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Covering a wide range of topics, from advanced masking to chart creation, Illustrator CS4 Beyond the Basics reveals a whole new level of power, creativity, and efficiency with Illustrator. Instructor Mordy Golding explores how to work with Live Paint groups, get the most out of the Live Trace feature, and take advantage of Illustrator’s wide range of effects. He also discusses advanced transformation techniques, powerful 3D functionality, and important color concepts. Exercise files accompany the course.
The Recolor Artwork feature inside of Illustrator is incredibly complex. To launch the feature, I actually select all of my artwork, I'll press Command+A on the Mac, or Ctrl+A on Windows, and then I'll click on the Recolor Artwork button that appears here in the control panel. Now between the Assign tab and the Edit tab is a whole lot going on inside of the dialog box. But in this movie I want to focus specifically on working with the Edit tab. So let's take a look at what we have here. First of all, I'm actually going to click on this button here. I'm actually going to choose to Hide the Groups. We don't really need to see that, we don't need to focus on that information right now, we are not working with the color group themselves, so let's not get distracted by it.
Now as we know here, I'm looking at the HSB color wheel. I'm seeing every color that's currently in my illustration that's been selected, and those colors are mapped on to the color wheel. The dashed line that I see here actually indicates that I can move each of these colors independently of each other. If I go down over here to the bottom right, and I click on this Link icon, I can lock the colors or I can say I can lock the relationship between the colors. That way when I move one color, all the other colors move with it. As far as the color wheel itself, as I move in a clockwise or a counter-clockwise rotation around the wheel itself, I can change the hue of that color, I can change the saturation of colors by dragging colors towards the center to desaturate, or towards the outside of the circle to saturate them.
And I can also drag this slider to adjust the brightness levels of the color wheel. However, I may want to work with the color wheel in a different way, and if I click on this icon right here I basically swap the saturation or brightness values. Right now, I have the hue and the brightness settings here, and the saturation values are now here on the slider. So this button over here actually toggles this slider to either be Brightness or Saturation. Likewise, I have three possible ways of looking at this color wheel and the colors that are mapped to it. Right now I'm seeing all of these colors here around the wheel, but I can click on this option over here to actually display the wheel as a segmenting color wheel. Alternatively, I can get rid off the wheel altogether and just look at my colors as if they were displayed by bars.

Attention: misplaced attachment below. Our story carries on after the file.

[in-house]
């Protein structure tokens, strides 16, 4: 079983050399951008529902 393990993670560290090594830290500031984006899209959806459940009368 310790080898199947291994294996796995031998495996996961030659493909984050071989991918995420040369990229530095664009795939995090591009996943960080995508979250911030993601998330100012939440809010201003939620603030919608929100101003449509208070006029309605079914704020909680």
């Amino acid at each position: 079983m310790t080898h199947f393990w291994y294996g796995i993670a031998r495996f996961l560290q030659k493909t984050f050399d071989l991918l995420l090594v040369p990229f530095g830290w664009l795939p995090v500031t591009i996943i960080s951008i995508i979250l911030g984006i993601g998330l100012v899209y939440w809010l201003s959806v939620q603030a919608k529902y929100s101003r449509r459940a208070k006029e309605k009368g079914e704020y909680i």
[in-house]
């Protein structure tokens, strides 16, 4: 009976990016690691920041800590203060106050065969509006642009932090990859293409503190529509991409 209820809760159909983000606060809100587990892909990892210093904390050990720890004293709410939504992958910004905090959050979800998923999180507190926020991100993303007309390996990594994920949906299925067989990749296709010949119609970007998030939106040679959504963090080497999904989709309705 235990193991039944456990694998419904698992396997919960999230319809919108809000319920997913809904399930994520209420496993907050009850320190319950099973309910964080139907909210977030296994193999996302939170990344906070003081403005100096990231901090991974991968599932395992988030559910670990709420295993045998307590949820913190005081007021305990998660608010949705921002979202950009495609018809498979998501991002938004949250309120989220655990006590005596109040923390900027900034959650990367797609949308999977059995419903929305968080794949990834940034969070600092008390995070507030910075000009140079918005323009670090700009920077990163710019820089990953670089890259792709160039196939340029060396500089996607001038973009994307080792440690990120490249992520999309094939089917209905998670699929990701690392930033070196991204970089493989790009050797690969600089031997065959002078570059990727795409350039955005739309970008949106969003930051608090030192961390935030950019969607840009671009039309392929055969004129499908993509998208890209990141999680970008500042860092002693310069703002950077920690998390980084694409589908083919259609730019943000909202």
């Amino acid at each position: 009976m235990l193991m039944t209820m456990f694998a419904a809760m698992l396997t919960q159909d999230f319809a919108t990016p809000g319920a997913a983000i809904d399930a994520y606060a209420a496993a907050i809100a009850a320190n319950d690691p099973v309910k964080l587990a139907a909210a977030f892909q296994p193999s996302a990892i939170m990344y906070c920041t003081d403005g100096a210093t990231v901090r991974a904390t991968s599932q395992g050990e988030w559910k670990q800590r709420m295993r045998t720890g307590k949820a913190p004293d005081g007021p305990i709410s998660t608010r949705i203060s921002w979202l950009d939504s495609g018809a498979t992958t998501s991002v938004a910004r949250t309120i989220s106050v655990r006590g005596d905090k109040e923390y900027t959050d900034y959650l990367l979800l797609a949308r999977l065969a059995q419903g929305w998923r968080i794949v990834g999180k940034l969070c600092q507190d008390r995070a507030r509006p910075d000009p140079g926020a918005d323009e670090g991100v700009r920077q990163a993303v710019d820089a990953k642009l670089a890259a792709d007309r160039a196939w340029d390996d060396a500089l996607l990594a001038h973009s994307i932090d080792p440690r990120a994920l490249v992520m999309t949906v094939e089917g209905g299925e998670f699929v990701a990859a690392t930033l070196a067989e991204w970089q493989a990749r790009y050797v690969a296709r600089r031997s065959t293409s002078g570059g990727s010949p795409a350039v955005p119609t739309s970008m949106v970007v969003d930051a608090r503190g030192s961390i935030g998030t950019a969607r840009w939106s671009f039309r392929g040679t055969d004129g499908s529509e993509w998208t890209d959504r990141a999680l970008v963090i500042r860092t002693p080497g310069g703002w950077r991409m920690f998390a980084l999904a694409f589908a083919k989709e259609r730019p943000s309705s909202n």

They go back to the original color wheel, and you'll notice that when I go ahead and I click any of these circles to select those particular colors, I see in the bottom here these HSB Sliders which allow me to see the values for that color. We've always been moving colors around on the wheel, but that's really no precise way of working with color. If I know a specific value I want to go to, it will be very difficult to eyeball that on the wheel itself. So for example, if I unlock my colors right here, I can actually adjust these sliders here and see that color changing on in my particular color wheel. Now if I don't want to work with HSB, that's actually okay, because I can go to this little icon right here and click on it, and change my sliders to either RGB, CMYK, a Web Safe RGB panel, or I can work with Lab colors as well.